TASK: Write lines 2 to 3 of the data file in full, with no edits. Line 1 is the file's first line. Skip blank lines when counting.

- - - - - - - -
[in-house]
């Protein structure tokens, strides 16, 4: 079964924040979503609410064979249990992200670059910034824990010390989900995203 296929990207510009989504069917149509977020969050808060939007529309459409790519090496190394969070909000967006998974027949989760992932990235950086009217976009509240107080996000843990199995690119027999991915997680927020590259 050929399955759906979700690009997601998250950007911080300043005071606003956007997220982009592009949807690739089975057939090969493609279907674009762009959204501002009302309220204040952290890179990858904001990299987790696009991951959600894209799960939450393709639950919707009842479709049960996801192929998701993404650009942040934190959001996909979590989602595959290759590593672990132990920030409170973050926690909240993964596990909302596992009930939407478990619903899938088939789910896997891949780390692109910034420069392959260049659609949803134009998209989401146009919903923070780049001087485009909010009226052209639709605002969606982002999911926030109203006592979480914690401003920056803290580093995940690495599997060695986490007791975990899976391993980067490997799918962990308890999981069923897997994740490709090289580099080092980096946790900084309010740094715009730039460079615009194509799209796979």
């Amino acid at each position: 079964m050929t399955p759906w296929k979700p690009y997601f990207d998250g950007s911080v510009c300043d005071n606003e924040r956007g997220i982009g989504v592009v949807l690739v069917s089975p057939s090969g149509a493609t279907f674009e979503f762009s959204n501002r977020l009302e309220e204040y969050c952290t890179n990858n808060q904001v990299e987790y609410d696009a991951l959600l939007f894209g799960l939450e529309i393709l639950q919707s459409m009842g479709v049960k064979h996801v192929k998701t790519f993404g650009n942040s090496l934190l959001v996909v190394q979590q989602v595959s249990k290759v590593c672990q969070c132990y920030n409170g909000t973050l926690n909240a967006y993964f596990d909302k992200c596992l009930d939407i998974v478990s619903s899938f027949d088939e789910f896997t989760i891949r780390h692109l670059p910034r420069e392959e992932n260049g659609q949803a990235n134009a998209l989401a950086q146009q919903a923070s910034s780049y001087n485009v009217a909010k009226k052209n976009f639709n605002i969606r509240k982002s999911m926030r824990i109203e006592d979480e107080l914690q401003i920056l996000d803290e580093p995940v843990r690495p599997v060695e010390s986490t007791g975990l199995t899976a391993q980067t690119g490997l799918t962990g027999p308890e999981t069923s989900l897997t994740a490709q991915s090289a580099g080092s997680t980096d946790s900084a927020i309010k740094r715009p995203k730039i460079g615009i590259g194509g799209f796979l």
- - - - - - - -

């Protein structure tokens, strides 16, 4: 079964924040979503609410064979249990992200670059910034824990010390989900995203 296929990207510009989504069917149509977020969050808060939007529309459409790519090496190394969070909000967006998974027949989760992932990235950086009217976009509240107080996000843990199995690119027999991915997680927020590259 050929399955759906979700690009997601998250950007911080300043005071606003956007997220982009592009949807690739089975057939090969493609279907674009762009959204501002009302309220204040952290890179990858904001990299987790696009991951959600894209799960939450393709639950919707009842479709049960996801192929998701993404650009942040934190959001996909979590989602595959290759590593672990132990920030409170973050926690909240993964596990909302596992009930939407478990619903899938088939789910896997891949780390692109910034420069392959260049659609949803134009998209989401146009919903923070780049001087485009909010009226052209639709605002969606982002999911926030109203006592979480914690401003920056803290580093995940690495599997060695986490007791975990899976391993980067490997799918962990308890999981069923897997994740490709090289580099080092980096946790900084309010740094715009730039460079615009194509799209796979």
């Amino acid at each position: 079964m050929t399955p759906w296929k979700p690009y997601f990207d998250g950007s911080v510009c300043d005071n606003e924040r956007g997220i982009g989504v592009v949807l690739v069917s089975p057939s090969g149509a493609t279907f674009e979503f762009s959204n501002r977020l009302e309220e204040y969050c952290t890179n990858n808060q904001v990299e987790y609410d696009a991951l959600l939007f894209g799960l939450e529309i393709l639950q919707s459409m009842g479709v049960k064979h996801v192929k998701t790519f993404g650009n942040s090496l934190l959001v996909v190394q979590q989602v595959s249990k290759v590593c672990q969070c132990y920030n409170g909000t973050l926690n909240a967006y993964f596990d909302k992200c596992l009930d939407i998974v478990s619903s899938f027949d088939e789910f896997t989760i891949r780390h692109l670059p910034r420069e392959e992932n260049g659609q949803a990235n134009a998209l989401a950086q146009q919903a923070s910034s780049y001087n485009v009217a909010k009226k052209n976009f639709n605002i969606r509240k982002s999911m926030r824990i109203e006592d979480e107080l914690q401003i920056l996000d803290e580093p995940v843990r690495p599997v060695e010390s986490t007791g975990l199995t899976a391993q980067t690119g490997l799918t962990g027999p308890e999981t069923s989900l897997t994740a490709q991915s090289a580099g080092s997680t980096d946790s900084a927020i309010k740094r715009p995203k730039i460079g615009i590259g194509g799209f796979l």